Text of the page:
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  • 1
    Publication Date: 2016-06-07
    Description: The VLA is used to measure 21 cm absorption in directions with the absolute value of b less than 1 deg., the absolute value of 1 less than 25 deg. to probe the cool atomic gas in the inner galaxy. Abundant H I absorption is detected; typical lines are deep and narrow, sometimes blending in velocity with adjacent features. Unlike 21 cm emission not all allowed velocities are covered: large portions of the l-v diagram are optically thin. Although not similar to H I emission, the absorption shows a striking correspondence with CO emission in the inner galaxy: essentially every strong feature detected in one survey is seen in the other. The provisional conclusion is that in the inner galaxy most cool atomic gas is associated with molecular cloud complexes. There are few or no cold atomic clouds devoid of molecules in the inner galaxy, although these are common in the outer galaxy.
    Keywords: ASTROPHYSICS
    Type: NASA. Ames Research Center Summer School on Interstellar Processes: Abstracts of Contributed Papers; p 79-80
    Format: application/pdf
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  • 2
    Publication Date: 2019-07-13
    Type: IAPSO XXI General Assembly%K Ocean Processes%K Greenland Sea%U http://techreports.jpl.nasa.gov/1995/95-0259.pdf%X !; August 5-12, 1995; Honolulu, HI; United States
    Format: text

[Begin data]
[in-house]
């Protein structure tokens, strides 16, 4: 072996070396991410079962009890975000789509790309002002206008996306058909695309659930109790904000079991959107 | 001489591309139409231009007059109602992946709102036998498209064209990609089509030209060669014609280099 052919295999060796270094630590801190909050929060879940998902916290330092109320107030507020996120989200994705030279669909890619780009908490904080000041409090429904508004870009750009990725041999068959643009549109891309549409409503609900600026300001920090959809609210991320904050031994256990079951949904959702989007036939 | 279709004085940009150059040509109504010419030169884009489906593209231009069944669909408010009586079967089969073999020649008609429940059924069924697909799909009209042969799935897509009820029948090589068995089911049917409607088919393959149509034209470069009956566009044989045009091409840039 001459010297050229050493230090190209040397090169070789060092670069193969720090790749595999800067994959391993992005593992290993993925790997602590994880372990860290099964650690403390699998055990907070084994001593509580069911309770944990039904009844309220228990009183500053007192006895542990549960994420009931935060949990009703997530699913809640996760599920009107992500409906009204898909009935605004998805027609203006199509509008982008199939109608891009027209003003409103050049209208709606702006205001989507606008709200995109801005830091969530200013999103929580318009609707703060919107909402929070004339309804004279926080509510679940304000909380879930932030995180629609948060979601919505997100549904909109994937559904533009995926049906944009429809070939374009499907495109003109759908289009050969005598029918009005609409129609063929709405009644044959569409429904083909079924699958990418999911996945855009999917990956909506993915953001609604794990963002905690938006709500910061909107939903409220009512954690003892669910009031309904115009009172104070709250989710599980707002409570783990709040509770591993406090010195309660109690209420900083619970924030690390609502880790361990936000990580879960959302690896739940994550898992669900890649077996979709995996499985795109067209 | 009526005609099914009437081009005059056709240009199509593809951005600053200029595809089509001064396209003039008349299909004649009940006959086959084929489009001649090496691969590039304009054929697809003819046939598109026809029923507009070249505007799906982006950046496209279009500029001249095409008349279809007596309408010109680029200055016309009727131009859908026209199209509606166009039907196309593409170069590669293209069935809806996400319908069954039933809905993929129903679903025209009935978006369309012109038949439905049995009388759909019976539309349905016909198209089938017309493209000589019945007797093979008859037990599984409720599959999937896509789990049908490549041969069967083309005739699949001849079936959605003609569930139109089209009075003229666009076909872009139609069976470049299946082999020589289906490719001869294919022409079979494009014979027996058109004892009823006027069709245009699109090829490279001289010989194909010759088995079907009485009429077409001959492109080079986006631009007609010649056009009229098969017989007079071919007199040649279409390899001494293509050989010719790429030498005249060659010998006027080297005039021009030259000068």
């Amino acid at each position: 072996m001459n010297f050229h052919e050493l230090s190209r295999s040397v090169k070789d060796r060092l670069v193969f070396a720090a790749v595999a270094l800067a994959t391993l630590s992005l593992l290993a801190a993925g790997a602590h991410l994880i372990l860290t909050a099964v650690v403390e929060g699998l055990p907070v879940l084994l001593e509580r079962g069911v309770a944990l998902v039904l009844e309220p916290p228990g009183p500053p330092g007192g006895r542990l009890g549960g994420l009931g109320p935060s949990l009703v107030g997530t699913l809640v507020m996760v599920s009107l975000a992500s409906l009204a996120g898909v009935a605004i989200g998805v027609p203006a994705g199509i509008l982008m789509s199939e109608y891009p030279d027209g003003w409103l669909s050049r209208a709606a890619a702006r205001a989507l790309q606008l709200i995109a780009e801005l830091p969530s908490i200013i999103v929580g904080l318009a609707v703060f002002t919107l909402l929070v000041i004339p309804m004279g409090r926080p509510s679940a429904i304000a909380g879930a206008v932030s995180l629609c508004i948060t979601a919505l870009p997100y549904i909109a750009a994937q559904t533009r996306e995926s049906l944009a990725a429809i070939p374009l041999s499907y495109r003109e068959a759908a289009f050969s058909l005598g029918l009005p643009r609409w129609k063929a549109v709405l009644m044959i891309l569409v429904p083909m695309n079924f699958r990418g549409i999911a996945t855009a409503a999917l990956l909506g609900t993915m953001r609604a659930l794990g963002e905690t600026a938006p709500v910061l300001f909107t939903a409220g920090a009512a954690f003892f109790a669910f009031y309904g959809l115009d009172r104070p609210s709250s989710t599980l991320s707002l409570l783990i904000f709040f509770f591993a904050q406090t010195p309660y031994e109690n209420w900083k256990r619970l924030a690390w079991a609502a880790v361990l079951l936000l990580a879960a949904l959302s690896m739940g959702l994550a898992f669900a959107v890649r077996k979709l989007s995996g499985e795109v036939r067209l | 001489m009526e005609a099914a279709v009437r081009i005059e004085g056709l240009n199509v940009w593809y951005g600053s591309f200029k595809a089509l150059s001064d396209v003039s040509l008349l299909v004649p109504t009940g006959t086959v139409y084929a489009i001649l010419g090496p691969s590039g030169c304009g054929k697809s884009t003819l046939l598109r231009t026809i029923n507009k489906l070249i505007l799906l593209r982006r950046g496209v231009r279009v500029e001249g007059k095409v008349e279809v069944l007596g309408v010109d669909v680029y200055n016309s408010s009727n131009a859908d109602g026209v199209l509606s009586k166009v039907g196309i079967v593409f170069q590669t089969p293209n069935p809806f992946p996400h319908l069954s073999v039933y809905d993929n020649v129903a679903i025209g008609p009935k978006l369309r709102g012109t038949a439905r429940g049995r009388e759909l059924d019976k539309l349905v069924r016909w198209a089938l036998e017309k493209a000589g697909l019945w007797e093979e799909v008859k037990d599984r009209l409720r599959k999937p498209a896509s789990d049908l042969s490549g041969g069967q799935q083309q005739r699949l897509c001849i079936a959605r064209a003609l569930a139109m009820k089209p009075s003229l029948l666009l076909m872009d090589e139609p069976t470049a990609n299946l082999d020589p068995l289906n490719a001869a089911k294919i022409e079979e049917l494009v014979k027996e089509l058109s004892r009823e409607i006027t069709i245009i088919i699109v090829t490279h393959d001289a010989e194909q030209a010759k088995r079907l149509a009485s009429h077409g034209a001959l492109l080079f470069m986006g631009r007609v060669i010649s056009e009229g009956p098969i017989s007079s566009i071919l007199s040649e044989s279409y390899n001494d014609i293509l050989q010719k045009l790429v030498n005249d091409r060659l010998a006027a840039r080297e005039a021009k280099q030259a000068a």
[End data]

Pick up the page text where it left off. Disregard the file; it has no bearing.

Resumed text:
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  • 3
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    AMS (American Meteorological Society)
    In:  Bulletin of the American Meteorological Society, 79 (10). pp. 2033-2058.
    Publication Date: 2016-09-07
    Description: In the autumn of 1996 the field component of an experiment designed to observe water mass transformation began in the Labrador Sea. Intense observations of ocean convection were taken in the following two winters. The purpose of the experiment was, by a combination of meteorological and oceanographic field observations, laboratory studies, theory, and modeling, to improve understanding of the convective process in the ocean and its representation in models. The dataset that has been gathered far exceeds previous efforts to observe the convective process anywhere in the ocean, both in its scope and range of techniques deployed. Combined with a comprehensive set of meteorological and air-sea flux measurements, it is giving unprecedented insights into the dynamics and thermodynamics of a closely coupled, semienclosed system known to have direct influence on the processes that control global climate.
    Type: Article , PeerReviewed
    Format: text
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